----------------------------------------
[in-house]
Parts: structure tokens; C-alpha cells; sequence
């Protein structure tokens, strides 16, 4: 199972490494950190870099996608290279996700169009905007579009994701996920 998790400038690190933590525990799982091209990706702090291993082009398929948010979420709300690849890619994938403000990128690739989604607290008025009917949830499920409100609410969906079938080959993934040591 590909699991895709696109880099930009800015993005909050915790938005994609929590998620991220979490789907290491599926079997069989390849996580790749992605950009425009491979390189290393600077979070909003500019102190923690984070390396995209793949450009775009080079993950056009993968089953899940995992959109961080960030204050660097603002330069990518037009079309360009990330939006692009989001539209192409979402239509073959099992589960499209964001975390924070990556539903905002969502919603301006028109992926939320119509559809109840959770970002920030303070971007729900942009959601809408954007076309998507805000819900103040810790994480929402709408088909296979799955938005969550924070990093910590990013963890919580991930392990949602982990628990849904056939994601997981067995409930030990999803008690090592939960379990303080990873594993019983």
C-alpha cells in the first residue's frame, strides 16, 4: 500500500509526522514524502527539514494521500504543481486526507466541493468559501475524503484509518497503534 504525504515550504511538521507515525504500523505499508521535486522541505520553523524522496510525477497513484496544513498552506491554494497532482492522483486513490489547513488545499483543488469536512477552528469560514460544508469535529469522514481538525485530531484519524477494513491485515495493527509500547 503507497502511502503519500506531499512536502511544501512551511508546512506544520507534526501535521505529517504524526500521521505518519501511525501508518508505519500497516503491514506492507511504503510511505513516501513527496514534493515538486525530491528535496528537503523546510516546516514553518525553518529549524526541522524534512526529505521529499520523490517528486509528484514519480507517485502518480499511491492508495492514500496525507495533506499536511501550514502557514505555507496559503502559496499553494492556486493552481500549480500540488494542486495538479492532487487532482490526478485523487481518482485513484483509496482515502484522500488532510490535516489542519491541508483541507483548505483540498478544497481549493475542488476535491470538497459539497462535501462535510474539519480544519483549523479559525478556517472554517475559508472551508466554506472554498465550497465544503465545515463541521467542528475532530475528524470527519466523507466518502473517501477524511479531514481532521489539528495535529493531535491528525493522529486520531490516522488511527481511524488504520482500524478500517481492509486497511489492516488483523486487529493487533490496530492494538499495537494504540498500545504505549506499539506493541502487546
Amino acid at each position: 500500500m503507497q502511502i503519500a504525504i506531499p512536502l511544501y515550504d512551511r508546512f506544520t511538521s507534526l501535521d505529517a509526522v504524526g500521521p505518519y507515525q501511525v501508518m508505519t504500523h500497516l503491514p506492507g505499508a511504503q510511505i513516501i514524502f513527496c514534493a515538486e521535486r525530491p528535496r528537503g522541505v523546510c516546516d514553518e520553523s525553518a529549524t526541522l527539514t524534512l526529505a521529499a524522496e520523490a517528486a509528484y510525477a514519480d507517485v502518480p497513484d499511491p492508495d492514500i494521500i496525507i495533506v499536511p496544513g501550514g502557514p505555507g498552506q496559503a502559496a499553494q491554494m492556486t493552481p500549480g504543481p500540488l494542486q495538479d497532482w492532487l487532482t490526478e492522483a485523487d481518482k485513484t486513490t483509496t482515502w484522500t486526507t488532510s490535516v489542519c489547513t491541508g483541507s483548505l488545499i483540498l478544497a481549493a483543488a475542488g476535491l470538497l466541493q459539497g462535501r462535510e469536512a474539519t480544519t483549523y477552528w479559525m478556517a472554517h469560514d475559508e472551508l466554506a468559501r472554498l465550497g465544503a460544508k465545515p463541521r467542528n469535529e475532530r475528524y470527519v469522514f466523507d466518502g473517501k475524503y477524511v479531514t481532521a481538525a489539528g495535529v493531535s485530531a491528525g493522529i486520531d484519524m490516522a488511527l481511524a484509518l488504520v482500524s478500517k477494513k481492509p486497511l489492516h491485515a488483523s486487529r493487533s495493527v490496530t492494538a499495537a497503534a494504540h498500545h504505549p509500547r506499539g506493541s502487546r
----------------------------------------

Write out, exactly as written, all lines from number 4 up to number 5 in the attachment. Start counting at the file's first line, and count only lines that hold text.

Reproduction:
C-alpha cells in the first residue's frame, strides 16, 4: 500500500509526522514524502527539514494521500504543481486526507466541493468559501475524503484509518497503534 504525504515550504511538521507515525504500523505499508521535486522541505520553523524522496510525477497513484496544513498552506491554494497532482492522483486513490489547513488545499483543488469536512477552528469560514460544508469535529469522514481538525485530531484519524477494513491485515495493527509500547 503507497502511502503519500506531499512536502511544501512551511508546512506544520507534526501535521505529517504524526500521521505518519501511525501508518508505519500497516503491514506492507511504503510511505513516501513527496514534493515538486525530491528535496528537503523546510516546516514553518525553518529549524526541522524534512526529505521529499520523490517528486509528484514519480507517485502518480499511491492508495492514500496525507495533506499536511501550514502557514505555507496559503502559496499553494492556486493552481500549480500540488494542486495538479492532487487532482490526478485523487481518482485513484483509496482515502484522500488532510490535516489542519491541508483541507483548505483540498478544497481549493475542488476535491470538497459539497462535501462535510474539519480544519483549523479559525478556517472554517475559508472551508466554506472554498465550497465544503465545515463541521467542528475532530475528524470527519466523507466518502473517501477524511479531514481532521489539528495535529493531535491528525493522529486520531490516522488511527481511524488504520482500524478500517481492509486497511489492516488483523486487529493487533490496530492494538499495537494504540498500545504505549506499539506493541502487546
Amino acid at each position: 500500500m503507497q502511502i503519500a504525504i506531499p512536502l511544501y515550504d512551511r508546512f506544520t511538521s507534526l501535521d505529517a509526522v504524526g500521521p505518519y507515525q501511525v501508518m508505519t504500523h500497516l503491514p506492507g505499508a511504503q510511505i513516501i514524502f513527496c514534493a515538486e521535486r525530491p528535496r528537503g522541505v523546510c516546516d514553518e520553523s525553518a529549524t526541522l527539514t524534512l526529505a521529499a524522496e520523490a517528486a509528484y510525477a514519480d507517485v502518480p497513484d499511491p492508495d492514500i494521500i496525507i495533506v499536511p496544513g501550514g502557514p505555507g498552506q496559503a502559496a499553494q491554494m492556486t493552481p500549480g504543481p500540488l494542486q495538479d497532482w492532487l487532482t490526478e492522483a485523487d481518482k485513484t486513490t483509496t482515502w484522500t486526507t488532510s490535516v489542519c489547513t491541508g483541507s483548505l488545499i483540498l478544497a481549493a483543488a475542488g476535491l470538497l466541493q459539497g462535501r462535510e469536512a474539519t480544519t483549523y477552528w479559525m478556517a472554517h469560514d475559508e472551508l466554506a468559501r472554498l465550497g465544503a460544508k465545515p463541521r467542528n469535529e475532530r475528524y470527519v469522514f466523507d466518502g473517501k475524503y477524511v479531514t481532521a481538525a489539528g495535529v493531535s485530531a491528525g493522529i486520531d484519524m490516522a488511527l481511524a484509518l488504520v482500524s478500517k477494513k481492509p486497511l489492516h491485515a488483523s486487529r493487533s495493527v490496530t492494538a499495537a497503534a494504540h498500545h504505549p509500547r506499539g506493541s502487546r